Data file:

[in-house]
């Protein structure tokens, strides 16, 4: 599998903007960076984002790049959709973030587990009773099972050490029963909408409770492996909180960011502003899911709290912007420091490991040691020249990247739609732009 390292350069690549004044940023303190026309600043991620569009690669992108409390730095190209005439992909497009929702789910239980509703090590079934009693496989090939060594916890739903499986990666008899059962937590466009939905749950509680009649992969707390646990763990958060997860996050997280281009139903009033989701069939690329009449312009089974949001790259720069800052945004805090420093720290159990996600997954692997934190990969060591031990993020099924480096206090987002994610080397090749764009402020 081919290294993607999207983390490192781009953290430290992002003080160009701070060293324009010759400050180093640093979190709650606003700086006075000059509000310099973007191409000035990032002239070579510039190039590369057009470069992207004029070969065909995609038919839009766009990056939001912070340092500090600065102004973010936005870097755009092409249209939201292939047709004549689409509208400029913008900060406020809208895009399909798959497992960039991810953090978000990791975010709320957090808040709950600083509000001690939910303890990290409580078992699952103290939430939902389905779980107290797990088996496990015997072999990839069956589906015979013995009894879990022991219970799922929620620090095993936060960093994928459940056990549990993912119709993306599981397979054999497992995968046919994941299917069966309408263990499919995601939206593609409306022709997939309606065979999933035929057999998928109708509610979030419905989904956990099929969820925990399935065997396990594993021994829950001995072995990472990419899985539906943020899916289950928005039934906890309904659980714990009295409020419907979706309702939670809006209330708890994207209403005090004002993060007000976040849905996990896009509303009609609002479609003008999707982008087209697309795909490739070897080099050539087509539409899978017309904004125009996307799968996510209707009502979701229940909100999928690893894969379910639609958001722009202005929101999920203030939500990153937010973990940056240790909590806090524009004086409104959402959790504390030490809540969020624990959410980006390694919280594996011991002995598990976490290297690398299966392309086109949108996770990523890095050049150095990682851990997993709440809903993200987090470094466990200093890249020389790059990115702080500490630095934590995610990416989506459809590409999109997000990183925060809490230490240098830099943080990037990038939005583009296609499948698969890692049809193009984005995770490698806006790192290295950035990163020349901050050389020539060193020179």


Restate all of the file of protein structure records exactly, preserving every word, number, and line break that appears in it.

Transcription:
[in-house]
């Protein structure tokens, strides 16, 4: 599998903007960076984002790049959709973030587990009773099972050490029963909408409770492996909180960011502003899911709290912007420091490991040691020249990247739609732009 390292350069690549004044940023303190026309600043991620569009690669992108409390730095190209005439992909497009929702789910239980509703090590079934009693496989090939060594916890739903499986990666008899059962937590466009939905749950509680009649992969707390646990763990958060997860996050997280281009139903009033989701069939690329009449312009089974949001790259720069800052945004805090420093720290159990996600997954692997934190990969060591031990993020099924480096206090987002994610080397090749764009402020 081919290294993607999207983390490192781009953290430290992002003080160009701070060293324009010759400050180093640093979190709650606003700086006075000059509000310099973007191409000035990032002239070579510039190039590369057009470069992207004029070969065909995609038919839009766009990056939001912070340092500090600065102004973010936005870097755009092409249209939201292939047709004549689409509208400029913008900060406020809208895009399909798959497992960039991810953090978000990791975010709320957090808040709950600083509000001690939910303890990290409580078992699952103290939430939902389905779980107290797990088996496990015997072999990839069956589906015979013995009894879990022991219970799922929620620090095993936060960093994928459940056990549990993912119709993306599981397979054999497992995968046919994941299917069966309408263990499919995601939206593609409306022709997939309606065979999933035929057999998928109708509610979030419905989904956990099929969820925990399935065997396990594993021994829950001995072995990472990419899985539906943020899916289950928005039934906890309904659980714990009295409020419907979706309702939670809006209330708890994207209403005090004002993060007000976040849905996990896009509303009609609002479609003008999707982008087209697309795909490739070897080099050539087509539409899978017309904004125009996307799968996510209707009502979701229940909100999928690893894969379910639609958001722009202005929101999920203030939500990153937010973990940056240790909590806090524009004086409104959402959790504390030490809540969020624990959410980006390694919280594996011991002995598990976490290297690398299966392309086109949108996770990523890095050049150095990682851990997993709440809903993200987090470094466990200093890249020389790059990115702080500490630095934590995610990416989506459809590409999109997000990183925060809490230490240098830099943080990037990038939005583009296609499948698969890692049809193009984005995770490698806006790192290295950035990163020349901050050389020539060193020179």